September 8-12, 2021

Some believe everything they see on the Internet. The others go to Ars Electronica.

Ever since arguably the worst of all presidents made “fake news” his trademark, it’s been clear that, first, it’s not always easy to distinguih right from wrong, but second, it’s never been more important to be able to do exactly that… The digital revolution has ensured that we – at least those who are lucky enough to live in a pluralistic and democratic society – have access to all kinds of information. But this in turn constantly raises the question of which article we should definitely read and which cat video we can safely skip? The agony of choice. In addition, various algorithms have nothing else in mind than to present us with a truly beautiful, new – i.e. personalized – online world in which we are reinforced, reinforced and reinforced again in our opinion. Cognitive dissonance was yesterday – today, anything to the contrary is not even displayed. But how to deal with it? What to believe and what not to believe? And how do we check whether sources are trustworthy?

Some believe the future is written in the stars. The others go to Ars Electronica.

“What can we do about it?” “The IT corporations do what they want anyway.” “It will work out somehow”. Or: “Future? The train has left”… Of course, no one knows what our future will be like. Fortunately. But it’s just as clear that it’s up to us and that our actions here and now will determine what our tomorrow will look like. Digitalization opens up a huge opportunity for us. Never before has it been so easy to communicate and exchange ideas with other people – like-minded people and fellow campaigners – and never before has it been so easy to inform ourselves and organize ourselves. But that doesn’t mean it’s a foregone conclusion. All our social media and apps are merely infrastructures that only become social and thus relevant spaces through us and our actions. It is we who must become active and step out of the notorious comfort zone. We have to make demands, interfere and want to have our say, we have to work on compromises and insist on their implementation. We have to make an effort. Because helping to shape the future is and remains working on the future.

Some believe Alexa and Siri only listen when they're supposed to. The others go to Ars Electronica.

Oh, what good helpers they are, our Alexas and Siris and all their names. Always there when you need them, always friendly, in a good mood and helpful, never annoyed or even dismissive. A “no” does not exist for them, whose existence is exhausted in fulfilling all our wishes immediately… Pushing the light switch is a thing of the past. With voice-controlled AI systems, these and other everyday tasks can be performed in a much more modern way. All it takes is an “Alexa!? …” or a “Siri!? …” and our smart assistants are already pricking up their ears, accessing Internet-based databases and turning the lights up and down, playing music and showing films, ordering food or anything else that “others have also bought”. The question remains, do Alexa and Siri only listen to us when they’re supposed to? Their manufacturers say yes. But how credible is that? And because the voice control of these systems is purchased from specialized companies, the question also arises as to who actually stores and evaluates everything that is said in our living rooms and bedrooms, where and for how long?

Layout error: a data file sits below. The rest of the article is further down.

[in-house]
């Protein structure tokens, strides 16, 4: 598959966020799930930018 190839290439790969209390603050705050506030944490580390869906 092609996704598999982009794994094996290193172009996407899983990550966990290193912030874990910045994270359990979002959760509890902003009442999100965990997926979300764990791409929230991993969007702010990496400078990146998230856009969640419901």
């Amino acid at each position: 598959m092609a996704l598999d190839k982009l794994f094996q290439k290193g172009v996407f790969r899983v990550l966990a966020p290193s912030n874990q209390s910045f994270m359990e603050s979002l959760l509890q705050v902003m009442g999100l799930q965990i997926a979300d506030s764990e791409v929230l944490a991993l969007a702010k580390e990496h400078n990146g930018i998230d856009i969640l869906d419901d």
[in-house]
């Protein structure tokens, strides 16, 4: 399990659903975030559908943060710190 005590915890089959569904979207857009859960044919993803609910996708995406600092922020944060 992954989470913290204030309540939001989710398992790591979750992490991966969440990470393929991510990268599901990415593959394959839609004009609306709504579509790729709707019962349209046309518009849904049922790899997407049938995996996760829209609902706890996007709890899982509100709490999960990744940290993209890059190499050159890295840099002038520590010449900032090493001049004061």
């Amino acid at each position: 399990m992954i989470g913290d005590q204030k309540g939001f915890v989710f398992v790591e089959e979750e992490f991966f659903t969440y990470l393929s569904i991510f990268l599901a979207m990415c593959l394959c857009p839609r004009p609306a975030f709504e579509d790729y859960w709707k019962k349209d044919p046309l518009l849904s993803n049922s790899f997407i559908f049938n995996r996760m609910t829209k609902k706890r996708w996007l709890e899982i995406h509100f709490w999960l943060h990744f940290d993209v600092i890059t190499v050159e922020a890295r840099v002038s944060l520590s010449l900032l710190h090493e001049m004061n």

Some believe we can easily withstand 2°C more. The others go to Ars Electronica.

By plane, our top politicians rush from summit to summit and from one climate goal to the next. Rarely – one gets the feeling – does this result in more than a group photo and the non-binding announcement of some climate-compatible goal for the year X. The latter is always chosen in such a way that the ambition of the acting persons is expressed, but at the same time one can still wait “a little” (because who knows, maybe our climate problem will suddenly solve itself?!) … There is a lot of talk, discussion and argument about whether climate change is man-made or not. A question that is completely irrelevant. Just like the question of whether this hailstorm or this tornado is a direct consequence of climate change or not. Either way, the heating up of our planet threatens the livelihood of the species Homo Sapiens, which (still) has the power to slow down this development. We will not stop it or even reverse it. But we can gain time – time that we urgently need to adapt. To change our lifestyle (by the way, we could see this not always as a step backwards and a renunciation, but as a social development), to develop technology that creates not only economic, but also ecological added value, and, and, and…. All this is possible. We just have to stop dealing with “distant” targets and symbolic climate policy and start doing something concrete.